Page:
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Egnatia highway threatened with bankruptcy

22 January 2012 / 17:01:59  GRReporter
4144 reads

Bankruptcy threatens the most modern highway on the Balkans. Loans "suffocated" the Egnatia highway president and CEO, Anastasios Mouratidis and forced him to resign. According to sources, the professor of the University of Thessaloniki "Aristotle" has decided to leave the "sinking ship".

In early 2011 Egnatia Highway, the pride of northern Greece, owed 255 million Euros in direct loans and 500 million Euros in securities.

The strange thing is that the mandate of Mouratidis, chosen by former Infrastructure Minister Dimitris Repas, was last renewed by Minister Yiannis Rangousis, shortly before he left the Ministry of Infrastructure. The decision to extend the mandate of the Governing Board of the Egnatia Highway was taken when PASOK President George Papandreou was negotiating for a government of agreement with the other parties.

It seems that the resigning president and CEO of Egnatia Highway could not rise up to the obligations arising from the management of a company mired in debt, which is what Egnatia Highway is.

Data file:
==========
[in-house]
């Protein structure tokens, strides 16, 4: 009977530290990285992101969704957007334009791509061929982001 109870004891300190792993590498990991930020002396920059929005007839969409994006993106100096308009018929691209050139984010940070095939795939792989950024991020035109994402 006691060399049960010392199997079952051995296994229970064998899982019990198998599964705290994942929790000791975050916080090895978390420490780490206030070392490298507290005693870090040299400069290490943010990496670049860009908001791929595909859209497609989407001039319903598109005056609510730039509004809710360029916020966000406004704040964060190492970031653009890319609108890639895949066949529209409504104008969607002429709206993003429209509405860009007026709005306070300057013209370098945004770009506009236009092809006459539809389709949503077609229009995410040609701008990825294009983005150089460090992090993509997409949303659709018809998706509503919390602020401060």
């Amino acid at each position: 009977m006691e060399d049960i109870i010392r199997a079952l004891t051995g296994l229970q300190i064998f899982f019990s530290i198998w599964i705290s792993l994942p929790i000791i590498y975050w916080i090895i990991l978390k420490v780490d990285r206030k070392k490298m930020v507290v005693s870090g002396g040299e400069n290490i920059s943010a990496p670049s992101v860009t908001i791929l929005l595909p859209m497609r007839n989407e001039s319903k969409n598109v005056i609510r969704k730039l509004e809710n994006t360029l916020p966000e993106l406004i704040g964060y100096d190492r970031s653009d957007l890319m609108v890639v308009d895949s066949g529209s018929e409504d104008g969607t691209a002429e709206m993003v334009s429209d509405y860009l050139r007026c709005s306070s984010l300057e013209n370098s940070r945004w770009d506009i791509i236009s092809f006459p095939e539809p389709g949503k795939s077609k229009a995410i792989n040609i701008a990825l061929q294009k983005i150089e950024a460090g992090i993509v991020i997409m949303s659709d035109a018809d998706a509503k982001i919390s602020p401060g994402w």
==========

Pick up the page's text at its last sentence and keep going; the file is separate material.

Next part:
Egnatia Highway, 670 km long, is worth nearly 5.55 billion Euros (excluding VAT) of which 55.32 percent were provided by the Greek State (3.07 billion Euros) and 44.68 percent by the European Union (2.48 billion Euros).

In order to finance the construction of the highway the Greek state took loans with local banks. Some of the loans were concluded with a pledge of future toll revenues, and anticipated revenues from VAT.

Due to the tragic financial situation of the company toll revenues passed into the hands of banks. The situation began to stabilize with the opening of new toll stations, but they had to have been operating for at least three years, something which never happened. This is obvious by the fact that only four new toll stations were opened in two months (November-December 2011).

For the first two years, revenues are estimated at 70-80 million Euros annually and 120 million Euros per year, when the new toll stations start working at full speed (2015).

It is clear that the revenue losses from the non-functioning toll stations are enormous, given that the turnover of Egnatia in 2010 was 5 million Euros. What can a company do with annual turnover of 5 million Euros, when the maintenance of the noads alonerequires about 70 million Euros per year?

Egnatia Highway is included in the privatization programme of the Ministry of Finance. In 2012 the state will give the functioning of the highway, its maintenance and toll stations to private companies with a concession contract.

Tags: Greece Egnatia highway bakruptcy loan
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